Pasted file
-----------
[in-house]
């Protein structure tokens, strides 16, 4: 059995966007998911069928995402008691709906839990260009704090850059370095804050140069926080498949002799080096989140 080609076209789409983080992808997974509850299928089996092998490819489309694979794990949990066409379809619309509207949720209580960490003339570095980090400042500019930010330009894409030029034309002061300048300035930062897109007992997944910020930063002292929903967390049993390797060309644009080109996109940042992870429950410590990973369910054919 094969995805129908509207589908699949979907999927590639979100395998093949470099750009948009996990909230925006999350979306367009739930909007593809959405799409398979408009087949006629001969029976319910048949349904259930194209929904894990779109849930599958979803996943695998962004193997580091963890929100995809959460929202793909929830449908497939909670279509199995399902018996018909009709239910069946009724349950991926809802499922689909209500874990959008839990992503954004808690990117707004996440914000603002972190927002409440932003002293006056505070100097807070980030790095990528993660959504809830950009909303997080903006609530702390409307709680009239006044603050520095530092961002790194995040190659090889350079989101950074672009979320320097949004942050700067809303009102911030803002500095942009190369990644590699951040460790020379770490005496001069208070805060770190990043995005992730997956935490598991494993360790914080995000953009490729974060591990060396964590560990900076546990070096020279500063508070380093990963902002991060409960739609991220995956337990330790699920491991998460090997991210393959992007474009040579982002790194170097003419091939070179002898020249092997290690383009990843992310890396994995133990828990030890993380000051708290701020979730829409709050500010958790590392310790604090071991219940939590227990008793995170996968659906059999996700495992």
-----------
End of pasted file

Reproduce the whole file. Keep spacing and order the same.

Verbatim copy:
[in-house]
């Protein structure tokens, strides 16, 4: 059995966007998911069928995402008691709906839990260009704090850059370095804050140069926080498949002799080096989140 080609076209789409983080992808997974509850299928089996092998490819489309694979794990949990066409379809619309509207949720209580960490003339570095980090400042500019930010330009894409030029034309002061300048300035930062897109007992997944910020930063002292929903967390049993390797060309644009080109996109940042992870429950410590990973369910054919 094969995805129908509207589908699949979907999927590639979100395998093949470099750009948009996990909230925006999350979306367009739930909007593809959405799409398979408009087949006629001969029976319910048949349904259930194209929904894990779109849930599958979803996943695998962004193997580091963890929100995809959460929202793909929830449908497939909670279509199995399902018996018909009709239910069946009724349950991926809802499922689909209500874990959008839990992503954004808690990117707004996440914000603002972190927002409440932003002293006056505070100097807070980030790095990528993660959504809830950009909303997080903006609530702390409307709680009239006044603050520095530092961002790194995040190659090889350079989101950074672009979320320097949004942050700067809303009102911030803002500095942009190369990644590699951040460790020379770490005496001069208070805060770190990043995005992730997956935490598991494993360790914080995000953009490729974060591990060396964590560990900076546990070096020279500063508070380093990963902002991060409960739609991220995956337990330790699920491991998460090997991210393959992007474009040579982002790194170097003419091939070179002898020249092997290690383009990843992310890396994995133990828990030890993380000051708290701020979730829409709050500010958790590392310790604090071991219940939590227990008793995170996968659906059999996700495992």